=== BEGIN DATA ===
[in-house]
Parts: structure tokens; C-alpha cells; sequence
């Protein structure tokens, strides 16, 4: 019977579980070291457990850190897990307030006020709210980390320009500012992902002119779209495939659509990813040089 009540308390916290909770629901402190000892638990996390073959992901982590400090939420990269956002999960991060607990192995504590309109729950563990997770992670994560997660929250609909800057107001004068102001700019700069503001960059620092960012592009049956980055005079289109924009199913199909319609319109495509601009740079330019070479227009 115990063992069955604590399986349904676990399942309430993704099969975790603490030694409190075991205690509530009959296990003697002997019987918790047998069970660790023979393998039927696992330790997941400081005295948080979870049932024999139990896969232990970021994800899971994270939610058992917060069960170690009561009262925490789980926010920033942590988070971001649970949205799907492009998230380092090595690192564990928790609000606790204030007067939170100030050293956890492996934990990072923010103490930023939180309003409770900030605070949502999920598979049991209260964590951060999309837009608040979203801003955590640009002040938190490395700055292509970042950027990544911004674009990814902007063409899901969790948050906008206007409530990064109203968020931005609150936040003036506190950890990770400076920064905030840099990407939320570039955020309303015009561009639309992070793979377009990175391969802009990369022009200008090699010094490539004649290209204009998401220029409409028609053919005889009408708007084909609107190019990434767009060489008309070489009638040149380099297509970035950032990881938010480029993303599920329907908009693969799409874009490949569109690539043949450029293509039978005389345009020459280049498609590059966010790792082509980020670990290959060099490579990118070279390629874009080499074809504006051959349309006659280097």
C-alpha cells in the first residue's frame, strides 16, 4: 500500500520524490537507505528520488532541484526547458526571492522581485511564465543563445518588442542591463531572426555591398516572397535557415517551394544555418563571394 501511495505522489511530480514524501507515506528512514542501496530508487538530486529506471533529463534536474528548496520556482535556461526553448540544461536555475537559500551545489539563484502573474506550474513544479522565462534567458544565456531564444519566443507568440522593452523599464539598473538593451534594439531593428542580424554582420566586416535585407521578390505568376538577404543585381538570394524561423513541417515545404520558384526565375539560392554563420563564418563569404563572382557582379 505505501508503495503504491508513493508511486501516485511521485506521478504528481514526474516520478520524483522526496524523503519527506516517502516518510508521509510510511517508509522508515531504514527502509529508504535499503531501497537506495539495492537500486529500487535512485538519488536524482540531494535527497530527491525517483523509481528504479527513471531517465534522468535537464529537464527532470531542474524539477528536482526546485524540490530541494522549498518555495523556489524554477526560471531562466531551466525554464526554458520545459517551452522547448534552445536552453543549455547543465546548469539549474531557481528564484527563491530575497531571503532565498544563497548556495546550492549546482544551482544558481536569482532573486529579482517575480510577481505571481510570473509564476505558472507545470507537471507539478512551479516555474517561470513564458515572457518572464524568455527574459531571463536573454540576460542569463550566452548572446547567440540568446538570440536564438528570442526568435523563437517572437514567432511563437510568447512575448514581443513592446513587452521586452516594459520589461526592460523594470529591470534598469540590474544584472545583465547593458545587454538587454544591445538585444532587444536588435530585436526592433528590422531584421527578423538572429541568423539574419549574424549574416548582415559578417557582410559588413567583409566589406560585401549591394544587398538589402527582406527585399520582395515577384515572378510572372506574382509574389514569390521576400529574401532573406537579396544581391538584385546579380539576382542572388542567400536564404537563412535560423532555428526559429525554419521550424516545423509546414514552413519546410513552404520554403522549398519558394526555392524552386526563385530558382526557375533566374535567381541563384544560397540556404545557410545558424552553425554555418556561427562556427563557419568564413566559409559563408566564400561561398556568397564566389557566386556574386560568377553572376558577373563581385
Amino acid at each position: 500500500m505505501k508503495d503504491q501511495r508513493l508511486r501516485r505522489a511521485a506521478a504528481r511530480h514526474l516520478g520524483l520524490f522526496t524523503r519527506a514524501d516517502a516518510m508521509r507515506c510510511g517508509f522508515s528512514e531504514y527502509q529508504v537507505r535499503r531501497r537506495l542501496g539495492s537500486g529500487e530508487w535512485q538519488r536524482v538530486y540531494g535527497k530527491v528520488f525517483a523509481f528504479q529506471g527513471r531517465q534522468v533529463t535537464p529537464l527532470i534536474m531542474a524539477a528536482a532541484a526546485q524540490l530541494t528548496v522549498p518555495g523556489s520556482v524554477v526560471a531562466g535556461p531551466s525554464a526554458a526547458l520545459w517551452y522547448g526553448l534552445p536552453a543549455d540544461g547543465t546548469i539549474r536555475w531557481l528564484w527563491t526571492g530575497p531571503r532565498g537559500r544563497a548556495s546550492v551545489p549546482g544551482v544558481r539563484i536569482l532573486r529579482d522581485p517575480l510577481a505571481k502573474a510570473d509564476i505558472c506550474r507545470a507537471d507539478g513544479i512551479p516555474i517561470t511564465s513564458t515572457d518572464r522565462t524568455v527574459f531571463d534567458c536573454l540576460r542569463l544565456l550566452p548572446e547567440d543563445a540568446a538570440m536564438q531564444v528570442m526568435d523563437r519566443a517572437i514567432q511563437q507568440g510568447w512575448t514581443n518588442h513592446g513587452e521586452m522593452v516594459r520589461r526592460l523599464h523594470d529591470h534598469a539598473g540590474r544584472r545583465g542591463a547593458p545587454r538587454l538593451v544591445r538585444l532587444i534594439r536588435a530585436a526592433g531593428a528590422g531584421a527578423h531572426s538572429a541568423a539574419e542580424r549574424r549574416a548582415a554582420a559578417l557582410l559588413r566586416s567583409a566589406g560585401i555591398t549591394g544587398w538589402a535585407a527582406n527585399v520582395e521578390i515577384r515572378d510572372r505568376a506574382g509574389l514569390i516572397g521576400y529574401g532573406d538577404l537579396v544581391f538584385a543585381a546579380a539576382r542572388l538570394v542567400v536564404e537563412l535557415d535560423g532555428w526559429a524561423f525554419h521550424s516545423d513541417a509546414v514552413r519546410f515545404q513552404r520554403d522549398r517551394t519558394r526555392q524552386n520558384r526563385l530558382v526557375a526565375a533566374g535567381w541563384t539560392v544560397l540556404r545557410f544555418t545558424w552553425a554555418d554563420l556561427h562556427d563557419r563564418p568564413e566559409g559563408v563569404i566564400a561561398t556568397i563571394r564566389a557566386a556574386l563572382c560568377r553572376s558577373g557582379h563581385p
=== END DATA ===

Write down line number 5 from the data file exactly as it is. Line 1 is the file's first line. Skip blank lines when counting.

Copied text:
Amino acid at each position: 500500500m505505501k508503495d503504491q501511495r508513493l508511486r501516485r505522489a511521485a506521478a504528481r511530480h514526474l516520478g520524483l520524490f522526496t524523503r519527506a514524501d516517502a516518510m508521509r507515506c510510511g517508509f522508515s528512514e531504514y527502509q529508504v537507505r535499503r531501497r537506495l542501496g539495492s537500486g529500487e530508487w535512485q538519488r536524482v538530486y540531494g535527497k530527491v528520488f525517483a523509481f528504479q529506471g527513471r531517465q534522468v533529463t535537464p529537464l527532470i534536474m531542474a524539477a528536482a532541484a526546485q524540490l530541494t528548496v522549498p518555495g523556489s520556482v524554477v526560471a531562466g535556461p531551466s525554464a526554458a526547458l520545459w517551452y522547448g526553448l534552445p536552453a543549455d540544461g547543465t546548469i539549474r536555475w531557481l528564484w527563491t526571492g530575497p531571503r532565498g537559500r544563497a548556495s546550492v551545489p549546482g544551482v544558481r539563484i536569482l532573486r529579482d522581485p517575480l510577481a505571481k502573474a510570473d509564476i505558472c506550474r507545470a507537471d507539478g513544479i512551479p516555474i517561470t511564465s513564458t515572457d518572464r522565462t524568455v527574459f531571463d534567458c536573454l540576460r542569463l544565456l550566452p548572446e547567440d543563445a540568446a538570440m536564438q531564444v528570442m526568435d523563437r519566443a517572437i514567432q511563437q507568440g510568447w512575448t514581443n518588442h513592446g513587452e521586452m522593452v516594459r520589461r526592460l523599464h523594470d529591470h534598469a539598473g540590474r544584472r545583465g542591463a547593458p545587454r538587454l538593451v544591445r538585444l532587444i534594439r536588435a530585436a526592433g531593428a528590422g531584421a527578423h531572426s538572429a541568423a539574419e542580424r549574424r549574416a548582415a554582420a559578417l557582410l559588413r566586416s567583409a566589406g560585401i555591398t549591394g544587398w538589402a535585407a527582406n527585399v520582395e521578390i515577384r515572378d510572372r505568376a506574382g509574389l514569390i516572397g521576400y529574401g532573406d538577404l537579396v544581391f538584385a543585381a546579380a539576382r542572388l538570394v542567400v536564404e537563412l535557415d535560423g532555428w526559429a524561423f525554419h521550424s516545423d513541417a509546414v514552413r519546410f515545404q513552404r520554403d522549398r517551394t519558394r526555392q524552386n520558384r526563385l530558382v526557375a526565375a533566374g535567381w541563384t539560392v544560397l540556404r545557410f544555418t545558424w552553425a554555418d554563420l556561427h562556427d563557419r563564418p568564413e566559409g559563408v563569404i566564400a561561398t556568397i563571394r564566389a557566386a556574386l563572382c560568377r553572376s558577373g557582379h563581385p